The Spectator, Volumes 1, 2 and 3 eBook

This eBook from the Gutenberg Project consists of approximately 2,859 pages of information about The Spectator, Volumes 1, 2 and 3.
SIR, Is it come to this?  You never loved me; and the Creature you were with is the properest Person for your Associate.  I despise you, and hope I shall soon hate you as a Villain to The Credulous Flavia.

Robin ran back, with

Madam, Your Credulity when you are to gain your Point, and Suspicion when you fear to lose it make it a very hard Part to behave as becomes Your humble Slave, CYNTHIO.

Robin whipt away, and returned with,

Mr. Wellford, Flavia and Cynthio are no more.  I relieve you from the hard Part of which you complain, and banish you from my Sight for ever.  Ann Heart.

Robin had a Crown for his Afternoon’s Work; and this is published to admonish Cecilia to avenge the Injury done to Flavia.

T.

* * * * *

No. 399.  Saturday, June 7, 1712.  Addison.

  ‘Ut nemo in sese tentat descendere!’

  Pers.

Hypocrisie, at the fashionable End of the Town, is very different from Hypocrisie in the City.  The modish Hypocrite endeavours to appear more vicious than he really is, the other kind of Hypocrite more virtuous.  The former is afraid of every thing that has the Shew of Religion in it, and would be thought engaged in many Criminal Gallantries and Amours, which he is not guilty of.  The latter assumes a Face of Sanctity, and covers a Multitude of Vices under a seeming Religious Deportment.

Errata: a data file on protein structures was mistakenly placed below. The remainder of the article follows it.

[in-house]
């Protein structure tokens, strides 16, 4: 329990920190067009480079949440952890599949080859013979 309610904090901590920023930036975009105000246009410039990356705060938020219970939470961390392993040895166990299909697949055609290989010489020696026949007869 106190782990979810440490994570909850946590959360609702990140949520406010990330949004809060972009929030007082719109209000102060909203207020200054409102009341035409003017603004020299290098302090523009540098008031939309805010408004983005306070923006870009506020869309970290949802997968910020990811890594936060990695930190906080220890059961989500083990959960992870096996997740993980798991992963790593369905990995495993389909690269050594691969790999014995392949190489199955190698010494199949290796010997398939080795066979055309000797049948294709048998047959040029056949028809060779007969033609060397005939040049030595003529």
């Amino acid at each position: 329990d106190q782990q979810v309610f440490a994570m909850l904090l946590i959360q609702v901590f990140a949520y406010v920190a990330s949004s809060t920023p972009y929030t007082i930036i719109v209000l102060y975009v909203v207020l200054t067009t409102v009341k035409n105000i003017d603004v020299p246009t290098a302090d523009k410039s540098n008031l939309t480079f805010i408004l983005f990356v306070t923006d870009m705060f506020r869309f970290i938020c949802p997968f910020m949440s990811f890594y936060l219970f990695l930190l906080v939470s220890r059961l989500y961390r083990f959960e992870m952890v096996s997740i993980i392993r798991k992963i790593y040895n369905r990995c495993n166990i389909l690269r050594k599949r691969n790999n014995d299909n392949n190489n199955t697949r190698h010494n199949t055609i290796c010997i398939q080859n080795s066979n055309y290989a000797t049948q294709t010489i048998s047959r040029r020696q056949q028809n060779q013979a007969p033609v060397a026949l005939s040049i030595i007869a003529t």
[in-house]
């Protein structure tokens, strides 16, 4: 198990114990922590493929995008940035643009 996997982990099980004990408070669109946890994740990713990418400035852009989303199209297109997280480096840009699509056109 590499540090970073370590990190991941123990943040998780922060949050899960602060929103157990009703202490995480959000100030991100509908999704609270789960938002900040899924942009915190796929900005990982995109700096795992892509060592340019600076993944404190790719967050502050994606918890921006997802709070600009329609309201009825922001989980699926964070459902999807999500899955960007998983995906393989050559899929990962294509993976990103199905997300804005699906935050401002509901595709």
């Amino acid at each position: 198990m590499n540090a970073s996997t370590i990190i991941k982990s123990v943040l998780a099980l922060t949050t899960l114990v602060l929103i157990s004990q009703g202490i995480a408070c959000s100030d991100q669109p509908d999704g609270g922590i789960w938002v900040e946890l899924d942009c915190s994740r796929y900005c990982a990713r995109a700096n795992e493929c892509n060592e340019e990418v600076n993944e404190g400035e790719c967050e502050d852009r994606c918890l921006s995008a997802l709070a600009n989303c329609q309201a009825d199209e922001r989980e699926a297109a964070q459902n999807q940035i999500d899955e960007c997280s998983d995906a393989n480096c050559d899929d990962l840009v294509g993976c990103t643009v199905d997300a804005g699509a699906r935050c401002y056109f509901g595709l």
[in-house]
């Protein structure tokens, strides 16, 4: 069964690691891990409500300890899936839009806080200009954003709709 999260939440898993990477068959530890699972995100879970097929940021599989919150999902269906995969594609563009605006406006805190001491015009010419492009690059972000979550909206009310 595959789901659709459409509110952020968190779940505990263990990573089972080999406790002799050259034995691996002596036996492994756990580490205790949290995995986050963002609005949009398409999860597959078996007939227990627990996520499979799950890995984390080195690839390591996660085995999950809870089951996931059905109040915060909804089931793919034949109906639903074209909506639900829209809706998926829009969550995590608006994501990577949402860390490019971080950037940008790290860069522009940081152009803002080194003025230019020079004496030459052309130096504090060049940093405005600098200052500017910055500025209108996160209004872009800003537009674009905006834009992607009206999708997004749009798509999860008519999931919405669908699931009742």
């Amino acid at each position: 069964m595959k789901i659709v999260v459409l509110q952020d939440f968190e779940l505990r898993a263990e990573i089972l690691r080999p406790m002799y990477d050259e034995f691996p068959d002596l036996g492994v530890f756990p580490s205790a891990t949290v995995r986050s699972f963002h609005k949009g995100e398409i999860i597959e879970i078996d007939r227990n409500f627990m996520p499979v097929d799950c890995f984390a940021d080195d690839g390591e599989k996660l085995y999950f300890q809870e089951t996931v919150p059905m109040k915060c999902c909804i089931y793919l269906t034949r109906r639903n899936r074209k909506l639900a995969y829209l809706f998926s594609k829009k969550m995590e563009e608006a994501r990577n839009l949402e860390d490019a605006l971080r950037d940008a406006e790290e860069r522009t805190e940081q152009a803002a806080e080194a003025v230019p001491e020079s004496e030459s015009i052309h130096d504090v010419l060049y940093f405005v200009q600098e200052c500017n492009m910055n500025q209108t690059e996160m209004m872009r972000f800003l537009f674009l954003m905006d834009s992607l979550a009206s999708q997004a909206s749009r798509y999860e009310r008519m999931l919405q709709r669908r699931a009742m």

But there is another kind of Hypocrisie, which differs from both these, and which I intend to make the Subject of this Paper:  I mean that Hypocrisie, by which a Man does not only deceive the World, but very often imposes on himself; That Hypocrisie, which conceals his own Heart from him, and makes him believe he is more virtuous than he really is, and either not attend to his Vices, or mistake even his Vices for Virtues.  It is this fatal Hypocrisie and Self-deceit, which is taken notice of in those Words, Who can understand his Errors? cleanse thou me from secret Faults. [1]

If the open Professors of Impiety deserve the utmost Application and Endeavours of Moral Writers to recover them from Vice and Folly, how much more may those lay a Claim to their Care and Compassion, who are walking in the Paths of Death, while they fancy themselves engaged in a Course of Virtue!  I shall endeavour, therefore, to lay down some Rules for the Discovery of those Vices that lurk in the secret Corners of the Soul, and to show my Reader those Methods by which he may arrive at a true and impartial Knowledge of himself.  The usual Means prescribed for this Purpose, are to examine our selves by the Rules which are laid down for our Direction in Sacred Writ, and to compare our Lives with the Life of that Person who acted up to the Perfection of Human Nature, and is the standing Example, as well as the great Guide and Instructor, of those who receive his Doctrines.  Though these two Heads cannot be too much insisted upon, I shall but just mention them, since they have been handled by many Great and Eminent Writers.

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The Spectator, Volumes 1, 2 and 3 from Project Gutenberg. Public domain.
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